This here is the Laffer Curve. It depicts the relationship between the rate of taxes and government revenue. According to the L-curve, the government wouldn’t earn any revenue at 0% taxes, which is obvious. But it also states that at 100% taxes there wouldn’t be any revenue either, because then there would essentially be no incentive for people to earn money.
Mo Motor Vehicles
The level of taxes on motor vehicles had far exceeded the optimum level signified by the peak of the diagram displayed above. Therefore, theoretically, cutting taxes should stimulate imports and thereby increase revenue. The government has reduced their taxation of motor vehicles with this in mind. However it remains to be seen whether they will decide if the current level of taxes is, in fact, the optimum level of taxes as presented by the Laffer curve. They might jiggle the amounts up and down a bit in the future to get closer to that optimum level, but this presents a fair bit of practical difficulties i am told.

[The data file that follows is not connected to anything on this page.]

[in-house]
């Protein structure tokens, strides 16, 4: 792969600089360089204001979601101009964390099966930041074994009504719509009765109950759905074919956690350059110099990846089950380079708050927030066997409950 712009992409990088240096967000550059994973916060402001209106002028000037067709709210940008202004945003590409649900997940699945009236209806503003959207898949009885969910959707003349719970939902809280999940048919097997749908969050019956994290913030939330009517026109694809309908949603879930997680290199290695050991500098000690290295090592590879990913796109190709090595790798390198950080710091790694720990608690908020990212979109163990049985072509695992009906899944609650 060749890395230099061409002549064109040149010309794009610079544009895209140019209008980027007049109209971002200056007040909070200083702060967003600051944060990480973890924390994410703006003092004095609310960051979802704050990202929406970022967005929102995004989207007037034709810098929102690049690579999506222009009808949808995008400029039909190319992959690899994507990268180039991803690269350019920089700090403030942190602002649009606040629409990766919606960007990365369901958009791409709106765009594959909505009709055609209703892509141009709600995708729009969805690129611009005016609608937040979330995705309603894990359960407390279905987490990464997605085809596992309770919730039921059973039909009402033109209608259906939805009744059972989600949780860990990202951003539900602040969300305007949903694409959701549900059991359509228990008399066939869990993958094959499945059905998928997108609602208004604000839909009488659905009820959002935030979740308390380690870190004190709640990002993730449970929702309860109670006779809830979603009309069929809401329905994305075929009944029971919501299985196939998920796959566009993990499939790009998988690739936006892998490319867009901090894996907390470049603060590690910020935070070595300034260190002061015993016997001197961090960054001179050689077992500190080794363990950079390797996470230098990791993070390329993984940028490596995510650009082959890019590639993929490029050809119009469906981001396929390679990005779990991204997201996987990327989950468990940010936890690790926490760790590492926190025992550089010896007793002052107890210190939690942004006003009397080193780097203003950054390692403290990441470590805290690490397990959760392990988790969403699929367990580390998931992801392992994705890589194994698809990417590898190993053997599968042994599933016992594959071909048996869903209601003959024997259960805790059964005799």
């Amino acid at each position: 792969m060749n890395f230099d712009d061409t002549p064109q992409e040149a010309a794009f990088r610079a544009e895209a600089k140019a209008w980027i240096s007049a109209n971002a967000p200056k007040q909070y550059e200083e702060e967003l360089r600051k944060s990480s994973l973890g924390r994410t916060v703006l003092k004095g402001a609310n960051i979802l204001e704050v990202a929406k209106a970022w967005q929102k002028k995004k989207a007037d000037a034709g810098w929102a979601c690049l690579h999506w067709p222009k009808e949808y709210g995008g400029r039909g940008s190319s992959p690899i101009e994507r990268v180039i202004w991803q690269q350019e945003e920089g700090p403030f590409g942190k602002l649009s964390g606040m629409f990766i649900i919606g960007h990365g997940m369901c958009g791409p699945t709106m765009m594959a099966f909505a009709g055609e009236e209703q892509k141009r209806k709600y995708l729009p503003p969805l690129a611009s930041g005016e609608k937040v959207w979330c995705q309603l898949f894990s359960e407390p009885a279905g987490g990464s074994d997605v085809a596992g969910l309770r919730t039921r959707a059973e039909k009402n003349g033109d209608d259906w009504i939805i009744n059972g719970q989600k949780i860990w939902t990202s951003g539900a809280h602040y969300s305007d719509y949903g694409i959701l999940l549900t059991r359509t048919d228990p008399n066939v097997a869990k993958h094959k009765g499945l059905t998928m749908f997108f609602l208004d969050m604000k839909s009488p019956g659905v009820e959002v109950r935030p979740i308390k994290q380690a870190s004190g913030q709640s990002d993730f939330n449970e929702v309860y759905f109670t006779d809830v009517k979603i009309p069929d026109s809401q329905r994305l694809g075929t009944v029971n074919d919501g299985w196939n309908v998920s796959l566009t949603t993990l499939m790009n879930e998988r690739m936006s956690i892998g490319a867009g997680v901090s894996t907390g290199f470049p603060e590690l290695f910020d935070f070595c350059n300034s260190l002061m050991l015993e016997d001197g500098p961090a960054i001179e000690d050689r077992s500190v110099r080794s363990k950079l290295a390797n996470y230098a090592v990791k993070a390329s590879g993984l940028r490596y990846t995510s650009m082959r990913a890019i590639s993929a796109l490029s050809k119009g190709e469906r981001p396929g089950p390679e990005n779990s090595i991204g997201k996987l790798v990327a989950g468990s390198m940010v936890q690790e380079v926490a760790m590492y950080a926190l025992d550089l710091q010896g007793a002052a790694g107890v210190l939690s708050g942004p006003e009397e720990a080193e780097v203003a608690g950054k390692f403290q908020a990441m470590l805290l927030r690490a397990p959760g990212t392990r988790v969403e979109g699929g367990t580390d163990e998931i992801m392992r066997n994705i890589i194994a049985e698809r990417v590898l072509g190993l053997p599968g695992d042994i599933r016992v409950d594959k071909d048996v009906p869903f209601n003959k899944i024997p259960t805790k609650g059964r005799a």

Needs and Wants
The government needs the money to balance out the budget deficit and they need the tax reforms to simplify our tax system. Both are requirements of the IMF for the release of the 3rd tranche of bailout money. I don’t know if these are a part of an overall change in philosophy oriented towards a free market economy, but a part of me hopes so. Problem is, we can probably expect higher inflation to hit us soon. And the dearth of good roads and too many vehicles will probably soon result in more of the dreaded T word on a daily basis. Which will mean we will burn more fuel. Which will mean that demand for fuel will rise, which will mean that the government could easily raise the price of petrol again.
I’m probably just a bit miffed ‘cos i can’t buy a good car going cheap. Im saddled with one right now and know that it’s market value will probably drop. The less money i can get for my existing car, the more fresh cash i’ll need for a new one. There are winners and losers in this game and i seem to have come out in the middle.